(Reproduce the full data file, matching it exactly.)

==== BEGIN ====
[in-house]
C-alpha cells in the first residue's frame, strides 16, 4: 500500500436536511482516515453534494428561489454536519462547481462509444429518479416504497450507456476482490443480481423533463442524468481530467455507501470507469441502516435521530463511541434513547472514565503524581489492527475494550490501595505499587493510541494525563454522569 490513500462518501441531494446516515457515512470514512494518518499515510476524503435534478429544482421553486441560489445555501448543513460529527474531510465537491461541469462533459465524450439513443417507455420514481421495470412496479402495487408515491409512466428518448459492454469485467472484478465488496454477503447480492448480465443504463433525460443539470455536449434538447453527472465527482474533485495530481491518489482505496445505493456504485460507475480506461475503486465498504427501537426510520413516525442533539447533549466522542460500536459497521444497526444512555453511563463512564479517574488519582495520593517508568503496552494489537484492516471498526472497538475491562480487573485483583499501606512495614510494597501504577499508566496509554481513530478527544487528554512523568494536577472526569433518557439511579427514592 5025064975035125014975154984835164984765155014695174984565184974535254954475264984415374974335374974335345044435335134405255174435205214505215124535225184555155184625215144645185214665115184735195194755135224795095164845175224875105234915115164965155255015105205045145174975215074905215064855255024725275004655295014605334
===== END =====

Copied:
[in-house]
C-alpha cells in the first residue's frame, strides 16, 4: 500500500436536511482516515453534494428561489454536519462547481462509444429518479416504497450507456476482490443480481423533463442524468481530467455507501470507469441502516435521530463511541434513547472514565503524581489492527475494550490501595505499587493510541494525563454522569 490513500462518501441531494446516515457515512470514512494518518499515510476524503435534478429544482421553486441560489445555501448543513460529527474531510465537491461541469462533459465524450439513443417507455420514481421495470412496479402495487408515491409512466428518448459492454469485467472484478465488496454477503447480492448480465443504463433525460443539470455536449434538447453527472465527482474533485495530481491518489482505496445505493456504485460507475480506461475503486465498504427501537426510520413516525442533539447533549466522542460500536459497521444497526444512555453511563463512564479517574488519582495520593517508568503496552494489537484492516471498526472497538475491562480487573485483583499501606512495614510494597501504577499508566496509554481513530478527544487528554512523568494536577472526569433518557439511579427514592 5025064975035125014975154984835164984765155014695174984565184974535254954475264984415374974335374974335345044435335134405255174435205214505215124535225184555155184625215144645185214665115184735195194755135224795095164845175224875105234915115164965155255015105205045145174975215074905215064855255024725275004655295014605334